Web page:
History That Never Was

Home of Dawn Vogel: Writer, Historian, Geek

Fighting Writer’s Block

Chopped vegetables in purple, white, orange, and green

Mind you, I don’t chop veggies nearly this nicely.

Like most writers, there are days when I stare at the blank page, the cursor blinking at me, like it knows that I have nothing to say to it. It’s the dreaded writer’s block, or at least the temporary shut down of my brain that doesn’t want to let me write. Since I try to write five days a week, and have a lot of projects that I’m trying to complete each week, a day of not getting much done can really slow down the whole process. So I have some go-to activities that are bound to unlock my brain.

  1. Taking a shower/bath. Why is it that people always get their best ideas when they’re in a position where they can’t really do much about them? I can develop elaborate scenes and dialogue when I’m in the shower. I’ve considered getting a grease pencil to keep in the shower for when the really good ideas strike me, but then I’d probably just have a smudgy black wall in the shower. Or I’d wind up in there until the water runs cold. So maybe writing in the shower isn’t the solution, but if it can get my brain unstuck AND I can get those ideas transferred to paper (or my phone, or the computer), it’s a good technique to battle writer’s block.
  2. Driving. Again, another solution that involves being in a place where you can’t do much writing. I’m in the unfortunate position of being one who gets carsick if I try to write or read (or even use my phone) as a passenger, so even if I’m not the driver, I’m somewhat limited in what I can do while in the car. I’ve considered turning on the recorder on my phone and narrating my ideas as I go, but that’s not necessarily a safe option. Mostly, I just end up thinking and rethinking the ideas, and then hope I can make it to paper (or the equivalent) before they escape!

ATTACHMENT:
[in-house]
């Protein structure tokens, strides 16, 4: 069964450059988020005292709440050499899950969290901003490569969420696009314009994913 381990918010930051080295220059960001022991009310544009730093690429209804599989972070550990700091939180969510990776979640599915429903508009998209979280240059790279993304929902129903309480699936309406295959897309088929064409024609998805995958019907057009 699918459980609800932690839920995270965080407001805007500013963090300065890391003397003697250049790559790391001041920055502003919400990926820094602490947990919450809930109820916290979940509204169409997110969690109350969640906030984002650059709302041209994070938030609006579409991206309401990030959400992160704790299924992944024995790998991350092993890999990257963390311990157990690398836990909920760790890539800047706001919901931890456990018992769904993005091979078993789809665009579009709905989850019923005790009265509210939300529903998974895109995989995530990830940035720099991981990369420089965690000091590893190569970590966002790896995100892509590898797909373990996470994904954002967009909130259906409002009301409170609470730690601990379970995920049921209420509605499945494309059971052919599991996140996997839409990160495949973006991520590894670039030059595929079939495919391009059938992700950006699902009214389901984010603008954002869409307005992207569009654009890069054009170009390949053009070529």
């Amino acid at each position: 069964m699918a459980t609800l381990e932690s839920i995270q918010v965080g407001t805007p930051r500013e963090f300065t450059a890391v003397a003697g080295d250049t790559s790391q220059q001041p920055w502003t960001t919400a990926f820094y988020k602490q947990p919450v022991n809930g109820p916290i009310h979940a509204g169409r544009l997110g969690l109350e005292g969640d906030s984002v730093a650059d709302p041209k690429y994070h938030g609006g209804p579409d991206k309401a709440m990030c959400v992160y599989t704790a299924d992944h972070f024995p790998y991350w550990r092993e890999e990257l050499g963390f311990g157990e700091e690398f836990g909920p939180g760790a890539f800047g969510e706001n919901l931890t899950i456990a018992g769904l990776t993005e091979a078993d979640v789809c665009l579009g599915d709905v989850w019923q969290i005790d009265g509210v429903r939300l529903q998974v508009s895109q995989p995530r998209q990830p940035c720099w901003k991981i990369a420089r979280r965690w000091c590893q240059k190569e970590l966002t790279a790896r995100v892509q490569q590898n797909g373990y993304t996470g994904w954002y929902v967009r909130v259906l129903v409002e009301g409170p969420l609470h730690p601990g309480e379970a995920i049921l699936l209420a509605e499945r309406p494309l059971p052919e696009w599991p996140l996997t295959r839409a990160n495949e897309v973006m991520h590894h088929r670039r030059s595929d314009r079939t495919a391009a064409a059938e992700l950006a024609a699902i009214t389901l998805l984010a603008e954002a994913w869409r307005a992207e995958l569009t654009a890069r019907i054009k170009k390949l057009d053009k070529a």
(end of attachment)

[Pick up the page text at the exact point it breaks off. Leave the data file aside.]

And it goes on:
3. Cooking prep. There’s something rhythmic and slightly mindless about doing food prep, like chopping fruits and vegetables, or making a recipe you’ve made countless times before. (It’s better to not try to make a recipe that involves counting, as working on a plot and counting can cause all sorts of mix-ups.) Sometimes, when I’ve been stuck on a story, heading to the kitchen to do a little prep work can be the thing that jiggles the pieces loose in my head. And unlike the previous two suggestions, some cooking prep is the sort of thing that could be paused while you hurry to scribble down an idea, so long as you’re able to rinse the messy or smelly bits of food off of your hands and not get them all over your paper or device.
  4. Doing something else. Some days, I just have to live with the inability to get writing done. Sometimes I can redirect things to working on writing-related things (like writing a blog post instead of fiction, for example), but other days, I just have to accept that it’s a wash, and do something completely different. Every once in a while, giving my brain a break is just the thing it needs in order to return to productivity. Maybe I’ll get something done later that day, or maybe it’ll take me a whole day of doing something else, but the occasional breaks tend to be one of the better forces to fight writer’s block. (And another reason why I don’t try to make myself write daily!)

Got any other ideas? I’d love to hear them in the comments!


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